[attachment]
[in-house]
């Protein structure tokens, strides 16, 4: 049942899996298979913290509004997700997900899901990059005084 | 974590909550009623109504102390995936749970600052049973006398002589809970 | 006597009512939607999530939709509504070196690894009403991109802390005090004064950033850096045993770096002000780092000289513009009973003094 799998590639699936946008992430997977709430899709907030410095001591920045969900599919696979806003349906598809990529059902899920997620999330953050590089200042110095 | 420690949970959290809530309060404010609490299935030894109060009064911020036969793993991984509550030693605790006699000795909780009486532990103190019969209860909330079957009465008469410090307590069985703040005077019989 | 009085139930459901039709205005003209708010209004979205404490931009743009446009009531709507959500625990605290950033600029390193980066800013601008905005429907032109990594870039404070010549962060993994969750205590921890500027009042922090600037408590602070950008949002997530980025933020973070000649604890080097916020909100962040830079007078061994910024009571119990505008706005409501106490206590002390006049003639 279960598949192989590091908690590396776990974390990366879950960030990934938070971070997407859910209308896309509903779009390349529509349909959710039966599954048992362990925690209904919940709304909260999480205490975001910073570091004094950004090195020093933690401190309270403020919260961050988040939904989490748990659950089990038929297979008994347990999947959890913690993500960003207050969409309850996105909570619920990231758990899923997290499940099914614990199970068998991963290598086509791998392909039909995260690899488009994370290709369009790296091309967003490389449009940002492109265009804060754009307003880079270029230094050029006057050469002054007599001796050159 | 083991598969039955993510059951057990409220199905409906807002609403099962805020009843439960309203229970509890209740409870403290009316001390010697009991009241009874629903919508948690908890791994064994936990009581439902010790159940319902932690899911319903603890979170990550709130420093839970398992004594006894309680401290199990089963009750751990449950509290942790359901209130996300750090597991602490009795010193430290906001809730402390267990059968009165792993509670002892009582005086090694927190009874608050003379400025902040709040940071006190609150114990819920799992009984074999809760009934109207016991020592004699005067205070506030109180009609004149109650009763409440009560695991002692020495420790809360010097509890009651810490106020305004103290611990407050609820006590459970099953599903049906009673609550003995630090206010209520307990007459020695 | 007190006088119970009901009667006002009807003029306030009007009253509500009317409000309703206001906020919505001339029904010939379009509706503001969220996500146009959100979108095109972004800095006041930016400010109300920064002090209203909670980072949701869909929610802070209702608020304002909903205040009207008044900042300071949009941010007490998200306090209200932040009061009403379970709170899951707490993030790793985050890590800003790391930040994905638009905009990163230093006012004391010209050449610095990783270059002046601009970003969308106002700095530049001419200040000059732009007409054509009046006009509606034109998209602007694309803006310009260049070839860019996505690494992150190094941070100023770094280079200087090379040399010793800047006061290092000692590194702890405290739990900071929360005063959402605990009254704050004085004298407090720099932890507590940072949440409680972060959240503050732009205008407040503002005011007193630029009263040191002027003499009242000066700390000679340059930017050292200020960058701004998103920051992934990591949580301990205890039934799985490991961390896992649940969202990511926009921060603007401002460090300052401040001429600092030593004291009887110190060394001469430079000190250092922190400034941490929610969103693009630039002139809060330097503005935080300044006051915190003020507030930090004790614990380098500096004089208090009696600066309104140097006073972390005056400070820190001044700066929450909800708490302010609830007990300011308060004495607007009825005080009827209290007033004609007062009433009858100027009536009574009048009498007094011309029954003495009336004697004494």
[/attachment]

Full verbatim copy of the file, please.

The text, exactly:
[in-house]
């Protein structure tokens, strides 16, 4: 049942899996298979913290509004997700997900899901990059005084 | 974590909550009623109504102390995936749970600052049973006398002589809970 | 006597009512939607999530939709509504070196690894009403991109802390005090004064950033850096045993770096002000780092000289513009009973003094 799998590639699936946008992430997977709430899709907030410095001591920045969900599919696979806003349906598809990529059902899920997620999330953050590089200042110095 | 420690949970959290809530309060404010609490299935030894109060009064911020036969793993991984509550030693605790006699000795909780009486532990103190019969209860909330079957009465008469410090307590069985703040005077019989 | 009085139930459901039709205005003209708010209004979205404490931009743009446009009531709507959500625990605290950033600029390193980066800013601008905005429907032109990594870039404070010549962060993994969750205590921890500027009042922090600037408590602070950008949002997530980025933020973070000649604890080097916020909100962040830079007078061994910024009571119990505008706005409501106490206590002390006049003639 279960598949192989590091908690590396776990974390990366879950960030990934938070971070997407859910209308896309509903779009390349529509349909959710039966599954048992362990925690209904919940709304909260999480205490975001910073570091004094950004090195020093933690401190309270403020919260961050988040939904989490748990659950089990038929297979008994347990999947959890913690993500960003207050969409309850996105909570619920990231758990899923997290499940099914614990199970068998991963290598086509791998392909039909995260690899488009994370290709369009790296091309967003490389449009940002492109265009804060754009307003880079270029230094050029006057050469002054007599001796050159 | 083991598969039955993510059951057990409220199905409906807002609403099962805020009843439960309203229970509890209740409870403290009316001390010697009991009241009874629903919508948690908890791994064994936990009581439902010790159940319902932690899911319903603890979170990550709130420093839970398992004594006894309680401290199990089963009750751990449950509290942790359901209130996300750090597991602490009795010193430290906001809730402390267990059968009165792993509670002892009582005086090694927190009874608050003379400025902040709040940071006190609150114990819920799992009984074999809760009934109207016991020592004699005067205070506030109180009609004149109650009763409440009560695991002692020495420790809360010097509890009651810490106020305004103290611990407050609820006590459970099953599903049906009673609550003995630090206010209520307990007459020695 | 007190006088119970009901009667006002009807003029306030009007009253509500009317409000309703206001906020919505001339029904010939379009509706503001969220996500146009959100979108095109972004800095006041930016400010109300920064002090209203909670980072949701869909929610802070209702608020304002909903205040009207008044900042300071949009941010007490998200306090209200932040009061009403379970709170899951707490993030790793985050890590800003790391930040994905638009905009990163230093006012004391010209050449610095990783270059002046601009970003969308106002700095530049001419200040000059732009007409054509009046006009509606034109998209602007694309803006310009260049070839860019996505690494992150190094941070100023770094280079200087090379040399010793800047006061290092000692590194702890405290739990900071929360005063959402605990009254704050004085004298407090720099932890507590940072949440409680972060959240503050732009205008407040503002005011007193630029009263040191002027003499009242000066700390000679340059930017050292200020960058701004998103920051992934990591949580301990205890039934799985490991961390896992649940969202990511926009921060603007401002460090300052401040001429600092030593004291009887110190060394001469430079000190250092922190400034941490929610969103693009630039002139809060330097503005935080300044006051915190003020507030930090004790614990380098500096004089208090009696600066309104140097006073972390005056400070820190001044700066929450909800708490302010609830007990300011308060004495607007009825005080009827209290007033004609007062009433009858100027009536009574009048009498007094011309029954003495009336004697004494």